Have you ever been out with the kids having a wonderful time when suddenly everything goes wrong and you end up leaving with a crying child, angry mumma and more than a hint of embarrassment??!?! Yes of course! We've all been there...
I remember one particular family birthday party that dragged on a little long for my (then) three year old. He had a wonderful time playing with his cousins and eating a magnificent birthday lunch. Instead of heading home with a happy wave, I kept chatting to the grown ups, enjoying the chance to speak to an adult human in full sentences about things other than poo and vomit. Before you know it, my kid had bumped his head, thrown a toy at a poor innocent baby and had an out-and-out tantrum when I asked him to say 'thank you' to the host. We eventually headed out the door with him kicking and screaming under one arm, followed by a magnificent back-arching refusal to be buckled into his car seat. When I finally pulled away from the curb (to the soundtrack of 'Screaming Child'), I was completely and utterly exhausted and had lost any last drop of the happiness and joy I was revelling in early in the day.
I learnt the hard way that a bit of planning and adjusting expectations can make a big difference.
Set your kids up for success by having realistic expectations of what they can happily manage. Babies, toddlers and young children are just not able to sit quietly and wait with nothing to do. So try to avoid 'waiting time' if at all possible.
Most kids also have limits on how long they can happily manage social situations, whether that be a family birthday party, playgroup or a trip to the shopping mall.
And of course, it's also important to factor in the personality and preferences of your child. While some kids will thrive in a busy, noisy environment with lots of other kids (e.g. indoor playground or swimming pool or large family party), others will find the noise and stimulation exhausting. A different kid will love spending time in a quiet, peaceful space with just their own company (e.g. a cosy nook in the library when no other kids are around or pottering in their own backyard), while others will be bursting with ants in their pants, desperate to run and make noise and interact with friends.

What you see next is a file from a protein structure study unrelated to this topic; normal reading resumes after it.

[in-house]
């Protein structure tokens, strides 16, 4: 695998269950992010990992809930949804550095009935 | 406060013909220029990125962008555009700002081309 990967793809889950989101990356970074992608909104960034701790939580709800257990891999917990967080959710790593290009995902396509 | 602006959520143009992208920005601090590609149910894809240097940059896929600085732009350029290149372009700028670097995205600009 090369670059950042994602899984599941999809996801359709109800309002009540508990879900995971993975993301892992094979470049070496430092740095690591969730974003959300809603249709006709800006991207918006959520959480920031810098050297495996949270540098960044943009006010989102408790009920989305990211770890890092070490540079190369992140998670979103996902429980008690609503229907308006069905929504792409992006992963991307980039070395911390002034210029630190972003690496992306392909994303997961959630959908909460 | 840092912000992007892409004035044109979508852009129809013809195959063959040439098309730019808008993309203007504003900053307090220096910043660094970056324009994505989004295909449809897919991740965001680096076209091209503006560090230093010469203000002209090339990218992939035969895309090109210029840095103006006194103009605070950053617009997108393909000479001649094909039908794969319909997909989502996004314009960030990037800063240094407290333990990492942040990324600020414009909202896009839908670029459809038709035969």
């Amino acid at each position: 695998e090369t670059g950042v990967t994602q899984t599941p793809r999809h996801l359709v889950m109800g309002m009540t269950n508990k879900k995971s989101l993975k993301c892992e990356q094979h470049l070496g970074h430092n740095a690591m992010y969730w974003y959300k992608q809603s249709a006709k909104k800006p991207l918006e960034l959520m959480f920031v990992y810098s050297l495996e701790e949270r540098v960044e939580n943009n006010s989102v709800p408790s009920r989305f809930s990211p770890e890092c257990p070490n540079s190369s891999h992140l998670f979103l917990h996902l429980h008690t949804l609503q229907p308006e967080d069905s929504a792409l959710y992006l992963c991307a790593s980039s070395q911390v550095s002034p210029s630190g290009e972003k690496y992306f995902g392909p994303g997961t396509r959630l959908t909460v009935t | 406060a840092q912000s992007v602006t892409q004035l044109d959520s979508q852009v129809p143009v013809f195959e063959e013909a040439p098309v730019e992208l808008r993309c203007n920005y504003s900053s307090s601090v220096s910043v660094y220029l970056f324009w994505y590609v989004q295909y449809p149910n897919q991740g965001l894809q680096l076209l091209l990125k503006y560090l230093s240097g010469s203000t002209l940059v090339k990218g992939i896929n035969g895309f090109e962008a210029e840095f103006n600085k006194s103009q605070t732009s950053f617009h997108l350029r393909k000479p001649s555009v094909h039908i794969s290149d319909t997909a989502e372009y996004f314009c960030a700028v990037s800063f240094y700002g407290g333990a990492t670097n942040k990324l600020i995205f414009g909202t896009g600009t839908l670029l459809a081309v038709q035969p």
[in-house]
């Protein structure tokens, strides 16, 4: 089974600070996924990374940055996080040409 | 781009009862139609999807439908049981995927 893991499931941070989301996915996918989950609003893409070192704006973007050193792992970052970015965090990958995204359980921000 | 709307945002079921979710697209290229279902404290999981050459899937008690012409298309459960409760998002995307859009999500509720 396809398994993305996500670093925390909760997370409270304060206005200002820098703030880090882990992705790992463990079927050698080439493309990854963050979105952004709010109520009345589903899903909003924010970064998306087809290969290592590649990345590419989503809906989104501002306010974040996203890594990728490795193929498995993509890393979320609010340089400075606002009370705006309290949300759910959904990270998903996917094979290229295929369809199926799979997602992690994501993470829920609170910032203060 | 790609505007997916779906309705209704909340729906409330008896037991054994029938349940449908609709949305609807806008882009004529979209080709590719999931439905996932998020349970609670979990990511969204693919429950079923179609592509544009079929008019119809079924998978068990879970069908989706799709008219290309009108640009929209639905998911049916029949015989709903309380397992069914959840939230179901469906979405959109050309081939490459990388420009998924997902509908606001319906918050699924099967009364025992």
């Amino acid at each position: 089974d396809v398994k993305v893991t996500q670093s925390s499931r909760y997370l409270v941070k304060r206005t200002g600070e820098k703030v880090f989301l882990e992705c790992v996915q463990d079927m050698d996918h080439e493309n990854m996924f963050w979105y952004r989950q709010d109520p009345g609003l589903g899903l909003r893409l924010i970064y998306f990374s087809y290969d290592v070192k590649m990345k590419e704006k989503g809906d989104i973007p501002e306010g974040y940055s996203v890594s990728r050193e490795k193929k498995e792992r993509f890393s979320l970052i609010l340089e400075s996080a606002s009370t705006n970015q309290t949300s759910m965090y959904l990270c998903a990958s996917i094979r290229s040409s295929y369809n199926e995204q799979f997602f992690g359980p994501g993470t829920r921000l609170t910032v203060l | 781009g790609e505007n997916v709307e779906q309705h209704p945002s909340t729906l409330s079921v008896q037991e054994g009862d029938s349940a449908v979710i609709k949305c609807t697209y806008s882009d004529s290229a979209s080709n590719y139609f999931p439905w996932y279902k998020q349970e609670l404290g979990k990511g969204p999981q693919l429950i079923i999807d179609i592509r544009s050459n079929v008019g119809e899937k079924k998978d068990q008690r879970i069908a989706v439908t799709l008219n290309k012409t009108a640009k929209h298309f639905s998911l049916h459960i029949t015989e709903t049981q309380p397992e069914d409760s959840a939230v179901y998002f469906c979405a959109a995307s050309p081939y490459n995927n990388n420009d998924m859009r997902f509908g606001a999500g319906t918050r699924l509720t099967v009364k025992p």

Plan for success
I learnt the hard way that giving kids the chance to experience short but happy outings is much more successful than attempting long outings that end in tears and tantrums. If you persist in staying (usually because you still want to chat to a friend or look at one more shop), they just end up practicing the behaviours you're trying to avoid. Best to keep it short and happy!
Routines can help here too... give your child a five minute warning that it's time to go... and stick to it! Giving them something to look forward to when they leave is also very helpful. Have an apple waiting for them in the pram or car seat, or promise a story together on the couch when you get home.
And avoid waiting time if at all possible. Arrived for story time at the library early? Have a quick game of 'run and touch' before heading inside. (Run and touch a tree, run and touch something red, run and touch the bench...)
Of course, sometimes you just have to wait (at the doctors or Centrelink or for a bus). Take a leaf out of my mum's book... always keep a few treasures in your bag for these occasions.
Read the play
Sometimes, even if you have realistic expectations AND plan for success, things don't go your way. This is when it is important to be a keen observer and note the signs of impending disaster.
- Your child starts looking tired? Time to go...
- Your child is hungry and there are no good food options? Time to go...
- Child-focussed activities are well and truly over? Time to go...
- Your child is too cold or too hot or too wet? Time to go...
But if you miss the signs, and everything goes wrong... retreat with your crying child knowing that EVERY other parent has been there, done that, and that tomorrow is another day!